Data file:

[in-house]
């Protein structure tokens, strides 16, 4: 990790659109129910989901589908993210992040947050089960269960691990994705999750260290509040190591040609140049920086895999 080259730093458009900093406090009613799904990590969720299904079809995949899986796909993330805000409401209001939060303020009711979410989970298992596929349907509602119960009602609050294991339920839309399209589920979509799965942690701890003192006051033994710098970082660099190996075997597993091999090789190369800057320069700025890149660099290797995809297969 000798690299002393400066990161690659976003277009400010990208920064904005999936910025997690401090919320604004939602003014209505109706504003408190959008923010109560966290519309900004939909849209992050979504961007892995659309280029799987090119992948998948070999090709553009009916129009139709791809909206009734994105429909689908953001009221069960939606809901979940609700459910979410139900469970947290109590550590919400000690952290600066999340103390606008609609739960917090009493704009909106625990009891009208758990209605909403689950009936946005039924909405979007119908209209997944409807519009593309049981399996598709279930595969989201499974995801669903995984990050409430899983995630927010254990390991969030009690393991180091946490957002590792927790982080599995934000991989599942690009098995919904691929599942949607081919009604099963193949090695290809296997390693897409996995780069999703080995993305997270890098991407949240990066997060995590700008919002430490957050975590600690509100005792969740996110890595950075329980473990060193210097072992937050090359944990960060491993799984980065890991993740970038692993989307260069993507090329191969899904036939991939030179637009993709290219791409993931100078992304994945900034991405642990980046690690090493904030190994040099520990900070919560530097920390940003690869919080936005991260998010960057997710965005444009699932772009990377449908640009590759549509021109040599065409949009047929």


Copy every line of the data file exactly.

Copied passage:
[in-house]
């Protein structure tokens, strides 16, 4: 990790659109129910989901589908993210992040947050089960269960691990994705999750260290509040190591040609140049920086895999 080259730093458009900093406090009613799904990590969720299904079809995949899986796909993330805000409401209001939060303020009711979410989970298992596929349907509602119960009602609050294991339920839309399209589920979509799965942690701890003192006051033994710098970082660099190996075997597993091999090789190369800057320069700025890149660099290797995809297969 000798690299002393400066990161690659976003277009400010990208920064904005999936910025997690401090919320604004939602003014209505109706504003408190959008923010109560966290519309900004939909849209992050979504961007892995659309280029799987090119992948998948070999090709553009009916129009139709791809909206009734994105429909689908953001009221069960939606809901979940609700459910979410139900469970947290109590550590919400000690952290600066999340103390606008609609739960917090009493704009909106625990009891009208758990209605909403689950009936946005039924909405979007119908209209997944409807519009593309049981399996598709279930595969989201499974995801669903995984990050409430899983995630927010254990390991969030009690393991180091946490957002590792927790982080599995934000991989599942690009098995919904691929599942949607081919009604099963193949090695290809296997390693897409996995780069999703080995993305997270890098991407949240990066997060995590700008919002430490957050975590600690509100005792969740996110890595950075329980473990060193210097072992937050090359944990960060491993799984980065890991993740970038692993989307260069993507090329191969899904036939991939030179637009993709290219791409993931100078992304994945900034991405642990980046690690090493904030190994040099520990900070919560530097920390940003690869919080936005991260998010960057997710965005444009699932772009990377449908640009590759549509021109040599065409949009047929």